In our blog, we have highlighted the importance of recognizing and screening for postpartum depression. What relationships exist between a person's posture and depression in the postpartum period? Prior research reporting on four studies of posture (Riskind & Gotay, 1982) noted that subjects placed in a slumped physical posture appeared to develop helplessness more easily than those placed in an upright posture. These authors also stated that physical posture was a valuable clue for an observer who attempted to identify states of depression. Results of the fourth study include that "…subjects who were placed in a hunched, threatened physical posture verbally reported self-perceptions of greater stress than subjects who were placed in a relaxed position."
A recent study addressed depression, back pain and postural alignment in eighty women between 2 and 30 weeks postpartum. Depressive symptoms were measured with the Edinburgh Postnatal Depression Scale (EPDS). Pain scales included a visual analog scale (VAS) and the Nordic Musculoskeletal Questionnaire (NMQ while posture was assessed with visual observation. Findings of the study include that VAS pain scores were elevated in the women who were depressed. Back pain intensity and postpartum depression were also strongly associated. The authors suggest that back pain may be a risk factor for postpartum depression as well as a comorbidity. The article further states that physical therapists "…should be prepared to identify depressive symptoms as a comorbidity associated with posture changes and recurrent symptoms, signs of remission and recurrence that generate difficulties for treatment progression."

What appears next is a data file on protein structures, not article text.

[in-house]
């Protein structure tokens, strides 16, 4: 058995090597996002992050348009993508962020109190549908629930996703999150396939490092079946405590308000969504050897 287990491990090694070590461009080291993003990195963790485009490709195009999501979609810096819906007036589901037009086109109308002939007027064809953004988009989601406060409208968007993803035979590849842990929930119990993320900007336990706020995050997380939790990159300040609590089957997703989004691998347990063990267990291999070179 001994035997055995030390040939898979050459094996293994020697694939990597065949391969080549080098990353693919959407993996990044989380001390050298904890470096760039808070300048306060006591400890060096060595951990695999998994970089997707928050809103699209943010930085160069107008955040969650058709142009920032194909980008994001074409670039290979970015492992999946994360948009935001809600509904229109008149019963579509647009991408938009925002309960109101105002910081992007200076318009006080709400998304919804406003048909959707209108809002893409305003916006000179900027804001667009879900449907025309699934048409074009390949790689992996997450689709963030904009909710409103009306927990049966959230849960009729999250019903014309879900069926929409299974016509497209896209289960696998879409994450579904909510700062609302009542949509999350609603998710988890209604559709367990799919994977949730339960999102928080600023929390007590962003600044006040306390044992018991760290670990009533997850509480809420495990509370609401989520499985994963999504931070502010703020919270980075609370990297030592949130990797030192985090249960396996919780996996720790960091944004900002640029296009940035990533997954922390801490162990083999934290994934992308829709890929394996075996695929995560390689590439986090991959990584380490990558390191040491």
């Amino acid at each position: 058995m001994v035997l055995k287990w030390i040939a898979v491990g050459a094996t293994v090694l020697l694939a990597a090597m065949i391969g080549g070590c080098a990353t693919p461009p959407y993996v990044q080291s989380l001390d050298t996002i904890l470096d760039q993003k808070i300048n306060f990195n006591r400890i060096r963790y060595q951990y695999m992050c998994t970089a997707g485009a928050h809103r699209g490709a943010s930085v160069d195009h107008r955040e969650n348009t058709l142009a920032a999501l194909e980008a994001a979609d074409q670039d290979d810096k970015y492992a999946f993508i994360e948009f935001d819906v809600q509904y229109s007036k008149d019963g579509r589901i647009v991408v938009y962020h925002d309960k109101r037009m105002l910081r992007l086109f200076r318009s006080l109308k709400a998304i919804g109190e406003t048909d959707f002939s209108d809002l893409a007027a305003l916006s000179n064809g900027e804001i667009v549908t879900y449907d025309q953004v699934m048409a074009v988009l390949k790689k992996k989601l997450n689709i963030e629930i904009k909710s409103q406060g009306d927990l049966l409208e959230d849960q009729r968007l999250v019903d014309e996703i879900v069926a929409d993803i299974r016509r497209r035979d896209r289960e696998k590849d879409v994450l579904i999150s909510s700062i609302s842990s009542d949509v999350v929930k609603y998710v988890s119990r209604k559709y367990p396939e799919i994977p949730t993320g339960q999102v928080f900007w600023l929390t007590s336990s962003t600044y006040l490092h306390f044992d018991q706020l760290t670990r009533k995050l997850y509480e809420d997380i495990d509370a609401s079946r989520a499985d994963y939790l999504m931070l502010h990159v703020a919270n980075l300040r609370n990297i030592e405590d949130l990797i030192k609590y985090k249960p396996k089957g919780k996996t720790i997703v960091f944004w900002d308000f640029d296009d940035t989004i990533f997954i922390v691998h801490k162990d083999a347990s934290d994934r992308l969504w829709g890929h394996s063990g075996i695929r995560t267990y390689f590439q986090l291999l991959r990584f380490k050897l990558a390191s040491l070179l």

Can we look at this issue as a chicken and egg discussion, as in, is poor posture causativeto depression, or vice versa? And,if smiling has been determined to have the ability to improve happiness, can improved posture positively affect symptoms of depression? We know that postural dysfunction and pain can be a vicious cycle in our patients. Is screening for depression an equally important aspect of postural correction? Could postural taping, support, or re-training positively affect postpartum depression, and if so, should we be assessing and re-assessing our patients for depression as a means to document therapy benefits? The fun thing about reading research results is that the studies often lead to more questions, further hypotheses, and curiosity in relationship to how we interact with our patients. Can patients understand the relationship between postural correction and emotional health? Sounds like an opportunity for more research, and for dialoging with our patients!
If you are interested in learning more about postpartum health, click here for more information about the second course in our Peripartum series, Care of the Postpartum Patient. The next opportunities to take this class are June in Houston, and Chicago in September!